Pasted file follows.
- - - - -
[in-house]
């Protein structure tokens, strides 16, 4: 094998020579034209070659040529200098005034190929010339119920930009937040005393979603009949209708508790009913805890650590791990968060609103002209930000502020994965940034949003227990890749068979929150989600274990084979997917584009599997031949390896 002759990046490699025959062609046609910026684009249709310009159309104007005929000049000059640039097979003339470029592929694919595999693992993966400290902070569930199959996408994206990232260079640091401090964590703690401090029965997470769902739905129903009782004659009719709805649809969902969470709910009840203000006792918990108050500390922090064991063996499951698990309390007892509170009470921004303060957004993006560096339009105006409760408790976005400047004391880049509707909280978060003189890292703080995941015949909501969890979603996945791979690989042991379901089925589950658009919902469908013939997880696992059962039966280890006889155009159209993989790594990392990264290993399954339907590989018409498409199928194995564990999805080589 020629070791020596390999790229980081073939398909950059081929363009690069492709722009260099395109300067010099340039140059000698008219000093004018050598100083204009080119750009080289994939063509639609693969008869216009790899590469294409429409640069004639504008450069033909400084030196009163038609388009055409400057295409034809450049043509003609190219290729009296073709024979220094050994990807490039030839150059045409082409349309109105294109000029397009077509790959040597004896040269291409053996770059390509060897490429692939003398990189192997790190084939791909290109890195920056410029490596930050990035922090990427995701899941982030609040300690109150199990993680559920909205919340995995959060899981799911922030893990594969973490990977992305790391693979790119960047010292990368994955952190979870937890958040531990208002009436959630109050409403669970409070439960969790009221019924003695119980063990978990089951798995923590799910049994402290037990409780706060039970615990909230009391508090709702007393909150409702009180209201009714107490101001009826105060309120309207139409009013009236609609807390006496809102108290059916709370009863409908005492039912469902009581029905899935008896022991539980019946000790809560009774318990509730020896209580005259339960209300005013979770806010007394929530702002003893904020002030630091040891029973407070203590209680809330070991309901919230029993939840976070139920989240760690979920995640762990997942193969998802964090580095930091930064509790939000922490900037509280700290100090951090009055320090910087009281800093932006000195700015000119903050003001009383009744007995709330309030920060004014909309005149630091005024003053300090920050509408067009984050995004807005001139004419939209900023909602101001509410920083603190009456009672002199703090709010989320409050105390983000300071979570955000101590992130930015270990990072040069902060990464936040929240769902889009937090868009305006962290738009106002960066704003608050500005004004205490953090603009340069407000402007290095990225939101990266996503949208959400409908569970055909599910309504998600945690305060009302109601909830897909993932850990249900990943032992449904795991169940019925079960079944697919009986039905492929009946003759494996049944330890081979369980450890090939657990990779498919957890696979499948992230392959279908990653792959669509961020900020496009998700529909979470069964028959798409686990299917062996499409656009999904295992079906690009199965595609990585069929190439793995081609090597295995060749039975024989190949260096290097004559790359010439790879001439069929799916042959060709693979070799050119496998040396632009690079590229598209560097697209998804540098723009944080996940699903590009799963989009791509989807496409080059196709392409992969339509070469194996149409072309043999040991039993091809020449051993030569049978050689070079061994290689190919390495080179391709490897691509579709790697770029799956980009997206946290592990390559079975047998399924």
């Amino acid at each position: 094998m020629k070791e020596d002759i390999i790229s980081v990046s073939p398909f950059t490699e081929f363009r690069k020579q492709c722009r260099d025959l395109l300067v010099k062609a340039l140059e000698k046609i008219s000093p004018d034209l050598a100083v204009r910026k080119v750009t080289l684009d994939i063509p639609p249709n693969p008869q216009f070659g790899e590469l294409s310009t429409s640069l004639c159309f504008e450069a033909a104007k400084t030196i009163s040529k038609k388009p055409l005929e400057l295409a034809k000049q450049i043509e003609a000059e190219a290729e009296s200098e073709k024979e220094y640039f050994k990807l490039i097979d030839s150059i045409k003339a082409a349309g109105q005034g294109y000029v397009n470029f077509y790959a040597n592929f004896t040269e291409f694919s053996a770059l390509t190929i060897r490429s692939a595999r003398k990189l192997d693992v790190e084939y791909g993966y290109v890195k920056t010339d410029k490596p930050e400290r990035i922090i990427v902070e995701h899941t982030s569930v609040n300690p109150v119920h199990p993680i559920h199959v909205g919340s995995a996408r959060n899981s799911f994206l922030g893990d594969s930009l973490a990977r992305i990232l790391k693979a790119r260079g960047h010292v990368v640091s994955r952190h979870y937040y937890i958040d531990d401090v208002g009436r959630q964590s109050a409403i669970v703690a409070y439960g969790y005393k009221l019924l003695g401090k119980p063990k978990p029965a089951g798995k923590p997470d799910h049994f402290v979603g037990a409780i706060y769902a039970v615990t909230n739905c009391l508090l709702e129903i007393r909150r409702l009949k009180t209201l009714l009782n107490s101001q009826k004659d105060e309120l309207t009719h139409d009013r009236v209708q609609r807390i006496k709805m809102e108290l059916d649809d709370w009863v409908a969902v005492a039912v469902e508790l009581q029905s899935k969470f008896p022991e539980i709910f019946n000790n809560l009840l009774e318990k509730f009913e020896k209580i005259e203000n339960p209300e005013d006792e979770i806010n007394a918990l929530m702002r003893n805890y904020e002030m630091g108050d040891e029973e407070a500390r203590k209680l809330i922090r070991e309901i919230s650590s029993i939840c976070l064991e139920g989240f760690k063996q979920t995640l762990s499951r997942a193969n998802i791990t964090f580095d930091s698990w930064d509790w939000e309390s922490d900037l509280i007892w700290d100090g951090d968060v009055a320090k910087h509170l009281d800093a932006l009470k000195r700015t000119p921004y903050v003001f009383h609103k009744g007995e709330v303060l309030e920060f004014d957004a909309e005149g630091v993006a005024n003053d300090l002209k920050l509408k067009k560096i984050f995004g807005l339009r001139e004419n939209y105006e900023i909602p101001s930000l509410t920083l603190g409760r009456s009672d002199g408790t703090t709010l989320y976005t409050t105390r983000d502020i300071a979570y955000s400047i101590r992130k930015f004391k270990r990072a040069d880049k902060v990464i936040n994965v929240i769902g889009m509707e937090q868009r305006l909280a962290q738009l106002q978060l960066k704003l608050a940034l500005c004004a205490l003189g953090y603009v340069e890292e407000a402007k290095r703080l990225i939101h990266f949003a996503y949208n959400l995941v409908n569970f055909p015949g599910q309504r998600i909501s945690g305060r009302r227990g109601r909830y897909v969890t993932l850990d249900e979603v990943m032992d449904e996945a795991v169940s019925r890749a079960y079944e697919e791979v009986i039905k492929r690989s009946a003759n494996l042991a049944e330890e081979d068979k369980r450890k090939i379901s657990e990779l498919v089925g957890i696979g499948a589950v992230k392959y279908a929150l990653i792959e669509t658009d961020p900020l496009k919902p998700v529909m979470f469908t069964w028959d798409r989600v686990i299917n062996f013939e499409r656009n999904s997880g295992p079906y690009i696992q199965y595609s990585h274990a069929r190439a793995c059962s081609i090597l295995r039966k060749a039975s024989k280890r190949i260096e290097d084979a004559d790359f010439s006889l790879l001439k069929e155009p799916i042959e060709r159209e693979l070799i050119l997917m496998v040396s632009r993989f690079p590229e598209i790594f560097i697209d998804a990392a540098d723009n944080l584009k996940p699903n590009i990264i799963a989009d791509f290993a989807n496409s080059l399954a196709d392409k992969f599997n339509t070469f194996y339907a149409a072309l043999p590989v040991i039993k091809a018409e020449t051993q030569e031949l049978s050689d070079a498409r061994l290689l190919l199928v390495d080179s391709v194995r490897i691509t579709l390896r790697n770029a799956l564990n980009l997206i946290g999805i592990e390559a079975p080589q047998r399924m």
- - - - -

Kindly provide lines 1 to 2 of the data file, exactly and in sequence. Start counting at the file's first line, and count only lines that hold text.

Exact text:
[in-house]
């Protein structure tokens, strides 16, 4: 094998020579034209070659040529200098005034190929010339119920930009937040005393979603009949209708508790009913805890650590791990968060609103002209930000502020994965940034949003227990890749068979929150989600274990084979997917584009599997031949390896 002759990046490699025959062609046609910026684009249709310009159309104007005929000049000059640039097979003339470029592929694919595999693992993966400290902070569930199959996408994206990232260079640091401090964590703690401090029965997470769902739905129903009782004659009719709805649809969902969470709910009840203000006792918990108050500390922090064991063996499951698990309390007892509170009470921004303060957004993006560096339009105006409760408790976005400047004391880049509707909280978060003189890292703080995941015949909501969890979603996945791979690989042991379901089925589950658009919902469908013939997880696992059962039966280890006889155009159209993989790594990392990264290993399954339907590989018409498409199928194995564990999805080589 020629070791020596390999790229980081073939398909950059081929363009690069492709722009260099395109300067010099340039140059000698008219000093004018050598100083204009080119750009080289994939063509639609693969008869216009790899590469294409429409640069004639504008450069033909400084030196009163038609388009055409400057295409034809450049043509003609190219290729009296073709024979220094050994990807490039030839150059045409082409349309109105294109000029397009077509790959040597004896040269291409053996770059390509060897490429692939003398990189192997790190084939791909290109890195920056410029490596930050990035922090990427995701899941982030609040300690109150199990993680559920909205919340995995959060899981799911922030893990594969973490990977992305790391693979790119960047010292990368994955952190979870937890958040531990208002009436959630109050409403669970409070439960969790009221019924003695119980063990978990089951798995923590799910049994402290037990409780706060039970615990909230009391508090709702007393909150409702009180209201009714107490101001009826105060309120309207139409009013009236609609807390006496809102108290059916709370009863409908005492039912469902009581029905899935008896022991539980019946000790809560009774318990509730020896209580005259339960209300005013979770806010007394929530702002003893904020002030630091040891029973407070203590209680809330070991309901919230029993939840976070139920989240760690979920995640762990997942193969998802964090580095930091930064509790939000922490900037509280700290100090951090009055320090910087009281800093932006000195700015000119903050003001009383009744007995709330309030920060004014909309005149630091005024003053300090920050509408067009984050995004807005001139004419939209900023909602101001509410920083603190009456009672002199703090709010989320409050105390983000300071979570955000101590992130930015270990990072040069902060990464936040929240769902889009937090868009305006962290738009106002960066704003608050500005004004205490953090603009340069407000402007290095990225939101990266996503949208959400409908569970055909599910309504998600945690305060009302109601909830897909993932850990249900990943032992449904795991169940019925079960079944697919009986039905492929009946003759494996049944330890081979369980450890090939657990990779498919957890696979499948992230392959279908990653792959669509961020900020496009998700529909979470069964028959798409686990299917062996499409656009999904295992079906690009199965595609990585069929190439793995081609090597295995060749039975024989190949260096290097004559790359010439790879001439069929799916042959060709693979070799050119496998040396632009690079590229598209560097697209998804540098723009944080996940699903590009799963989009791509989807496409080059196709392409992969339509070469194996149409072309043999040991039993091809020449051993030569049978050689070079061994290689190919390495080179391709490897691509579709790697770029799956980009997206946290592990390559079975047998399924």